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Stock Showdown – Take-Two (TTWO) vs Electronic Arts (EA): Jefferies Likes Both, But Which Is Best?

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On June 24, analysts from Jefferies upgraded their ratings the two of the biggest gaming companies in the world, Take-Two Interactive Software, Inc. (NASDAQ:TTWO) and Electronic Arts Inc. (NASDAQ:EA), to ‘Buy’ ratings from ‘hold’. Let take a look at the two companies and see what Jefferies likes about them, and which, if any, is the better investment.


First a quick word on why we track hedge fund activity. In 2014, equity hedge funds returned just 1.4%. In 2013, that figure was 11.3%, and in 2012, they returned just 4.8%. These are embarrassingly low figures compared to the S&P 500 ETF (SPY)’s 13.5% gain in 2014, 32.3% gain in 2013, and 16% gain in 2012. Does this mean that hedge fund managers are dumber than a bucket of rocks when it comes to picking stocks? The answer is definitely no. Our small-cap hedge fund strategy, which identifies the best small-cap stock picks of the best hedge fund managers returned 28.2% in 2014, 53.2% in 2013, and 33.3% in 2012, outperforming the market each year (it’s outperforming it so far in 2015 too). What’s the reason for this discrepancy you may ask? The reason is simple: size. Hedge funds have gotten so large, they have to allocate the majority of their money into large-cap liquid stocks that are more efficiently priced. They are like mutual funds now. Consider Ray Dalio’s Bridgewater Associates, the largest in the industry with about $165 billion in AUM. It can’t allocate too much money into a small-cap stock as merely obtaining 2% exposure would really move the price. In fact, Dalio can’t even obtain 2% exposure to many small-cap stocks, even if he essentially owned the entire company, as they’re simply too small (or rather, his fund is too big). This is where we come in. Our research has shown that it is actually hedge funds’ small-cap picks that are their best performing ones and we have consistently identified the best picks of the best managers, returning 144% since the launch of our small-cap strategy compared to less than 60% for the S&P 500 (see the details).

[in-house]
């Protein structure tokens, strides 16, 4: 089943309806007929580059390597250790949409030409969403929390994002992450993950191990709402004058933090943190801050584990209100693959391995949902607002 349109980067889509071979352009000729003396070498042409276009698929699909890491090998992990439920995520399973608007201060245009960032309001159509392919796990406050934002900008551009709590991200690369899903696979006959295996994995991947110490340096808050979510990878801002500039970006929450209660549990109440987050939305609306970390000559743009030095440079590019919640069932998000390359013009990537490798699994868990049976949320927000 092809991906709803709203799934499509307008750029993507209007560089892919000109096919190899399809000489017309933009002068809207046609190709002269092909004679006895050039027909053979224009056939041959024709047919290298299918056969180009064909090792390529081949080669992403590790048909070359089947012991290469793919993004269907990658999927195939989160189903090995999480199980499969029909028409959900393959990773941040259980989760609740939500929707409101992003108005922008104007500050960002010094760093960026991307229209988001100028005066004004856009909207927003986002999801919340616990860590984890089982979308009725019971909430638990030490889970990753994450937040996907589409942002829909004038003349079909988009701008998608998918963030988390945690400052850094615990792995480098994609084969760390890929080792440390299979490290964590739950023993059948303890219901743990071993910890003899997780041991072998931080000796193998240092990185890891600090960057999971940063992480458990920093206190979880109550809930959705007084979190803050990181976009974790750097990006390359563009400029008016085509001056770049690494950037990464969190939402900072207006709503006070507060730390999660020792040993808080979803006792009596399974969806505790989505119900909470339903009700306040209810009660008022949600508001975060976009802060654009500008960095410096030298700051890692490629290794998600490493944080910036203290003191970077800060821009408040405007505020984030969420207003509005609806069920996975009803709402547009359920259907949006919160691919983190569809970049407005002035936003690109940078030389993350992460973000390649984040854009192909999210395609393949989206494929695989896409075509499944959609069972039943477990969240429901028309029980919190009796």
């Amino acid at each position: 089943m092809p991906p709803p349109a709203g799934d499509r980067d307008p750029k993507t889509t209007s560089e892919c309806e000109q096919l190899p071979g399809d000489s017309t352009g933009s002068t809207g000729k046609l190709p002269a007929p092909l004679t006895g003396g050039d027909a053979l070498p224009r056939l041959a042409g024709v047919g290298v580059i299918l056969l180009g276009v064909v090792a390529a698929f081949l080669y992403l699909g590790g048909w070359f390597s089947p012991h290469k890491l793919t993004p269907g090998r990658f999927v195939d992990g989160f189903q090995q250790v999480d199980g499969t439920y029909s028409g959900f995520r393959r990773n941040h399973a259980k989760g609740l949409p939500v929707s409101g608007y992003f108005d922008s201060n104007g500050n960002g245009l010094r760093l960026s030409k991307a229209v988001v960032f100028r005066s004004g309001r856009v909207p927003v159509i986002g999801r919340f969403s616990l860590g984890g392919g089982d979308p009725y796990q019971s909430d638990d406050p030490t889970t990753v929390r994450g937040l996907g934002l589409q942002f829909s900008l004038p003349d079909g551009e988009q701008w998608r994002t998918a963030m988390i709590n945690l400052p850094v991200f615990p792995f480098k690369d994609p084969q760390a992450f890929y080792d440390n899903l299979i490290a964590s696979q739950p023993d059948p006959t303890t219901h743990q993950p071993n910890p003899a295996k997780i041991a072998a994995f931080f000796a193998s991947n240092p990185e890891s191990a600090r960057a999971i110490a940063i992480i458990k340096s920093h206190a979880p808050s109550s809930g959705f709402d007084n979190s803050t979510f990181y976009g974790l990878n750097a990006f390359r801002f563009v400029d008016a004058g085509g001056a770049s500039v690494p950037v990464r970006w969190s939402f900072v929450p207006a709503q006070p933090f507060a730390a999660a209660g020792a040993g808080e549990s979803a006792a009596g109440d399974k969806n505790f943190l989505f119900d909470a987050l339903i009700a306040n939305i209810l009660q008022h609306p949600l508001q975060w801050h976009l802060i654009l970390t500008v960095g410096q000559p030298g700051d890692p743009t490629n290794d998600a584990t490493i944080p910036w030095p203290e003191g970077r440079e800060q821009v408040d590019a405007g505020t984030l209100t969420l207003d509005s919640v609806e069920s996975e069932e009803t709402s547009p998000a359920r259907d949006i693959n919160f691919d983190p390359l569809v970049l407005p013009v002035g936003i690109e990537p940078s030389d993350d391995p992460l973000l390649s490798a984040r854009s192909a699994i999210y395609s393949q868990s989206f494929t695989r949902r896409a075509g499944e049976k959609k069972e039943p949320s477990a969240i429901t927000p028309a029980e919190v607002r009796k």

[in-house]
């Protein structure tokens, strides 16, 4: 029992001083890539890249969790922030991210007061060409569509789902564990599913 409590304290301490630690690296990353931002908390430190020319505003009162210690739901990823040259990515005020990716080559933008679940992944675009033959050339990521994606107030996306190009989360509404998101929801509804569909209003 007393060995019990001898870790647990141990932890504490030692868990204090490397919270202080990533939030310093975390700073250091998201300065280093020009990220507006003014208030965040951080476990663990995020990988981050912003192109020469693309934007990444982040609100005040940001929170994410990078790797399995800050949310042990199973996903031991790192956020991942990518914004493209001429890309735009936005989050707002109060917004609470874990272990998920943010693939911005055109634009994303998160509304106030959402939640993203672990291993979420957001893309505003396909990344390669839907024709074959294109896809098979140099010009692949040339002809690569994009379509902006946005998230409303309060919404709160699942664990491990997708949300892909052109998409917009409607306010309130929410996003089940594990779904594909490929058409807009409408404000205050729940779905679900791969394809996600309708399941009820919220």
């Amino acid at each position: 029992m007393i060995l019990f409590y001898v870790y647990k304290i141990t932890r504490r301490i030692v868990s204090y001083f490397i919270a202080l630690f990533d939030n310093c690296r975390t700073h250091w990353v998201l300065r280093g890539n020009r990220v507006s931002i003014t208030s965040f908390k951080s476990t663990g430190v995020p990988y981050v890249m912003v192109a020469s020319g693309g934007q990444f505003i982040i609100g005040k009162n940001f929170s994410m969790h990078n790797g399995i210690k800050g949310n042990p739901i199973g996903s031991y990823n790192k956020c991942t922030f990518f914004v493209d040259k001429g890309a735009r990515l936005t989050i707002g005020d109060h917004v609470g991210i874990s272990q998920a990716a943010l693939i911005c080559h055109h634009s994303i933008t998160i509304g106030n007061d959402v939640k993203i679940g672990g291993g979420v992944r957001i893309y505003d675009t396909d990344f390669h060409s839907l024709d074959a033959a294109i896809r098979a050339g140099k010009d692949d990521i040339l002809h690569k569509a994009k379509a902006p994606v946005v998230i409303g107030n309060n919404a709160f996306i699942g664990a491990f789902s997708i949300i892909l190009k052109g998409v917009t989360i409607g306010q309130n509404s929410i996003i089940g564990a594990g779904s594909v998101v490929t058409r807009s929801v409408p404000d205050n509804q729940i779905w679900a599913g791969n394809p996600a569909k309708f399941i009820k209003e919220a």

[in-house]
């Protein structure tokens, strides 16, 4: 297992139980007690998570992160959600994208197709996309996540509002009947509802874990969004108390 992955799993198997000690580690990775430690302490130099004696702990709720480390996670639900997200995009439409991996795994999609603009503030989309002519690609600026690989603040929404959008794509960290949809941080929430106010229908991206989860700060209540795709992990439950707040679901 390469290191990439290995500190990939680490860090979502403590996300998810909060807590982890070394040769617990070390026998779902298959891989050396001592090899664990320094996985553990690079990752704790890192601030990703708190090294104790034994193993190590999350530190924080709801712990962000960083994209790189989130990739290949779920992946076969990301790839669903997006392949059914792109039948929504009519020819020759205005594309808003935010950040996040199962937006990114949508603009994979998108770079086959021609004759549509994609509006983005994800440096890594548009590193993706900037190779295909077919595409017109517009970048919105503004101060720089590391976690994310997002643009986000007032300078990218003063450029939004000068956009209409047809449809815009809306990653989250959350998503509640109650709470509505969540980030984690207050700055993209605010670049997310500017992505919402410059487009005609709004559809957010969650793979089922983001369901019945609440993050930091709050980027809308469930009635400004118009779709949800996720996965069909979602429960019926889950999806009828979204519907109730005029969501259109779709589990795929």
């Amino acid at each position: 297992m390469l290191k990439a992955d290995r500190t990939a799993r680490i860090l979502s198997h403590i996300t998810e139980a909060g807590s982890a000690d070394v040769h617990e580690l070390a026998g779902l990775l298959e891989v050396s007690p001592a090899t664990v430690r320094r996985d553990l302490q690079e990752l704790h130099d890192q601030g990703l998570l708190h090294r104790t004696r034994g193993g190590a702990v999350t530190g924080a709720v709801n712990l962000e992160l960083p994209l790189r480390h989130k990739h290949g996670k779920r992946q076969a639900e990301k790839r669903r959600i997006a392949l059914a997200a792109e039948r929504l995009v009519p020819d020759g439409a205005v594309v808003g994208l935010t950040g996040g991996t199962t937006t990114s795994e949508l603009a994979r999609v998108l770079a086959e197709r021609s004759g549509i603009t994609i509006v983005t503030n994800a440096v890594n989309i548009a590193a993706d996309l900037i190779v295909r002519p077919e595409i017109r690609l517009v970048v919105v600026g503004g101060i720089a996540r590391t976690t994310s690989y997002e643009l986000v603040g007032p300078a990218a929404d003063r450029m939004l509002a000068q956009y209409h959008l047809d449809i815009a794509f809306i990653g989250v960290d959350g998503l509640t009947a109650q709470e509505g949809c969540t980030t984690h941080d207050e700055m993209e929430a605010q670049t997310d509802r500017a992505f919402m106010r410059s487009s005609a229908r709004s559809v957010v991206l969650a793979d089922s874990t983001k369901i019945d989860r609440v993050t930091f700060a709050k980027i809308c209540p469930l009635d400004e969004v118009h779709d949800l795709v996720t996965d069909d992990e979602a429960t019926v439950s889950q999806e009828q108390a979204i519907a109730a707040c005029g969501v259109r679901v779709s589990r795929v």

Comparing Electronic Arts Inc. and Take-Two Interactive may be a bit tricky as the two companies are not exactly a mirror of the other. Electronic Arts has a market cap of $21.29 billion, while Take-Two Interactive is a light weight by comparison with its $2.42 billion cap.  Electronic Arts, based in Redwood City, California and founded in 1982, is the world’s third-largest gaming company by revenue. New York-based Take-Two Interactive, famous for, among other things, its Grand Theft Auto series, was founded in 1993 and incorporates Rockstar Games, 2K Games and 2K Sports.

Take-Two Interactive Software, Inc. (NASDAQ:TTWO), which posted earnings per share for the first quarter of $0.35 has experienced slow growth on the NASDAQ this year, being up by just 1.89% year-to-date, though by a much more robust 31.19% during the last year. With that return, Take-Two Interactive is well below its rival Electronic Arts Inc. (NASDAQ:EA), which has gained an impressive 43.95% so far this year and 86.57% during the last year. The price earnings (P/E) ratios partly explain why; while Electronic Arts has a P/E of 25, Take-Two Interactive has a goose egg, due to the fact that it is posting losses. Analysts do believe that Take-Two Interactive will post earnings of $1.04 per share for 2015 however, implying a P/E of 27.

Let’s take a look at the insider activity and see if it can reveal some major differences between the prospects of the two gaming companies. On June 22, Chief Talent Officer Gabrielle Toledano dumped 8,000 shares of Electronics Arts, representing roughly 6% of her total stake in the company. Some weeks earlier, on the opposite coast, Take-Two Interactive Software, Inc. (NASDAQ:TTWO) General Counsel Daniel Emerson sold 9,150 shares in the company he counsels, leaving him with 53,109 shares. Much more interesting was the insider sales from Take-Two Interactive’s president Karl Slatoff, who on May 27 unloaded 344,666 shares, holding 2.57 million shares or about 2.9% of Take-Two Interactive’s common shares after the sale.

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